Single crossing observations of current sheet bifurcation are shown by Runov et al.  and by Sergeev et al. . We focus on Figure 3c by Sergeev et al. , which shows reduced ∂Bx/∂z in the central current sheet (reduced current density) and enhanced gradient at the boundary (enhanced current density). In Figure 5, where we plot a number of Bx profiles as a function of z, at different values of y, the features of the magnetic field structure shown by satellite observations are reproduced by the simulations.
 We also remark that our simulation recovers the observations by Geotail on 23 April, 1996, which show that a positive d∣Bx∣/dt corresponds to an intense current density Jy [Asano et al., 2003], a signature of current sheet bifurcation.
 The conclusion of our simulation study, which excludes reconnection, is that current bifurcation is the effect of a current aligned instabilities (i.e., LHDI and KH) and it is not due to the reconnection process.
 Satellite observations typically reveal reconnection either by detecting inflow and outflow plasma jets, which can be very noisy [e.g., Asano et al., 2003], or by detecting earthward and tailward plasma jets with velocities of the order of 0.1 VA or bigger [Hoshino et al., 1996], or even by detecting flow reversal [Øieroset et al., 2001].
 In fact, in our three-dimensional simulation, not only a kink instability but also a tearing instability develops in the Harris sheet, which leads to the reconnection of the magnetic field lines and outflow and inflow plasma jets. In the present case, the fastest tearing mode grows with kxL ≈ 0.5 and mode number mx = 2 in our simulation box, and two magnetic islands grow. Then, the islands merge to form a single island tearing mode that involves the whole domain. The X-line is stationary and aligned to the dawn-to-dusk direction (y direction).
 In Figure 6, we display a signature of magnetic reconnection by showing a flow reversal associated with a change in the sign of the reconnecting field. The X-line is passed by the virtual satellite when the system is dominated by a single island. The satellite trajectory crosses the current sheet passing from z = −0.1 c/ωpi to z = 0.1 c/ωpi and from x = −4.5 c/ωpi to x = −3 c/ωpi. The earthward and tailward velocities, detected during the crossing of the current sheet, are of the order of 0.1 VA. Satellites also observe subalfvénic flow [Hoshino et al., 1996; Øieroset et al., 2001].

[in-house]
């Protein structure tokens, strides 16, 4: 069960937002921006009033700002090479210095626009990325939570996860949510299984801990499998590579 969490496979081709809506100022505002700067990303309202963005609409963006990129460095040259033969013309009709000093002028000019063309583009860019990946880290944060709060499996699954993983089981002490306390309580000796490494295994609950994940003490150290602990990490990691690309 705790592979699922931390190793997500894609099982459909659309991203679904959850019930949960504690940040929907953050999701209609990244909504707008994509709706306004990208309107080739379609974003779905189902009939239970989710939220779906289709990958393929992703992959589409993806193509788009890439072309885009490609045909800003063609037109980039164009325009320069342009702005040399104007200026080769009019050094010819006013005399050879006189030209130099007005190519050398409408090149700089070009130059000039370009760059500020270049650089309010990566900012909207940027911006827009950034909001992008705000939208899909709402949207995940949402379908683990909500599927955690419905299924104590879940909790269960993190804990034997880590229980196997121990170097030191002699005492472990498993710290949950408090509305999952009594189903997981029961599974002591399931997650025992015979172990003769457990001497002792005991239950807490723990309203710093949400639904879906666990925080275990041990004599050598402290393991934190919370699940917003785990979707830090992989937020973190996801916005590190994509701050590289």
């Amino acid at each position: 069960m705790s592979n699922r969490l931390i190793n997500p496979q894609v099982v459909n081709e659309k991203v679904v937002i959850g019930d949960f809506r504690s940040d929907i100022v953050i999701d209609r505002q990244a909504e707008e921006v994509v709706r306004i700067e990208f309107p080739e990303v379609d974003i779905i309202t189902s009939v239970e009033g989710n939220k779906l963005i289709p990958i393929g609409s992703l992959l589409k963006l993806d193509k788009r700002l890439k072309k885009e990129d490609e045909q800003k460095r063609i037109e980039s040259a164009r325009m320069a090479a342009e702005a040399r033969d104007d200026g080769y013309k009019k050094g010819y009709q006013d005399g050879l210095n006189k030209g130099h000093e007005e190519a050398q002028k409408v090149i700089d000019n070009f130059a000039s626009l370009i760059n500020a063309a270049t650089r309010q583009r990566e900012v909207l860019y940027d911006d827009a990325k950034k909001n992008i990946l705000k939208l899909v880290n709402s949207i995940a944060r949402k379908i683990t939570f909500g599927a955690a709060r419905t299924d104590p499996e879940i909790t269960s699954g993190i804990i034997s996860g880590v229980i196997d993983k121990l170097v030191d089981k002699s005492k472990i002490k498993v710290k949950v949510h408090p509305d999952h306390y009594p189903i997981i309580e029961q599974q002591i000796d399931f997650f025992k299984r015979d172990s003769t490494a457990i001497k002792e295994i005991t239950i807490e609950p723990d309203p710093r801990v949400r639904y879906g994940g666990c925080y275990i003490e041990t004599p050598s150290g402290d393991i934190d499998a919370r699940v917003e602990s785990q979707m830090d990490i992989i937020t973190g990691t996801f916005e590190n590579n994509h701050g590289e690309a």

We have used the results of three-dimensional and two-dimensional kinetic simulations of Harris current sheet to show that satellite observations of current sheet flapping, current bifurcation, and reconnection can all be explained as a consequence of the instabilities affecting a Harris current sheet. We have chosen to start from a relatively thin and unstable current sheet (λ/di = 0.5) in order to accelerate the plasma dynamics. Such thin current sheets are indeed observed in the magnetotail [e.g., Asano et al., 2003].
 We have shown that flapping oscillations can result from a large amplitude KH instability that affects the whole current sheet, for which the scaled frequency and amplitude compare well with satellite observations. The KH instability is due to the velocity shear in the initial conditions and is independent of the LHDI and tearing instabilities. Both average and single crossing signatures of current sheet bifurcation have been detected in agreement with satellite observations. Current sheet bifurcation appears to be the result of the development of the current aligned instabilities (i.e., LHDI and KH) and is clearly independent of the reconnection. Flow reversal, a signature of reconnection, is also shown in the presence of a changing sign Bz component, due to the growth of the tearing instability.
 The authors gratefully thank M. Hoshino for the permission to use the data plotted in Figure 4 and J. Birn, J. Chen, W. Daughton, I. Furno, M. Taylor, A. Vaivads for helpful discussions. The satellite data has been obtained from Cluster FGM team [Balogh et al., 2001]. This research is supported by the Laboratory Directed Research and Development (LDRD) program at the Los Alamos National Laboratory, by the United States Department of Energy, under Contract No. W-7405-ENG-36 and by NASA, under the “Sun Earth Connection Theory Program”.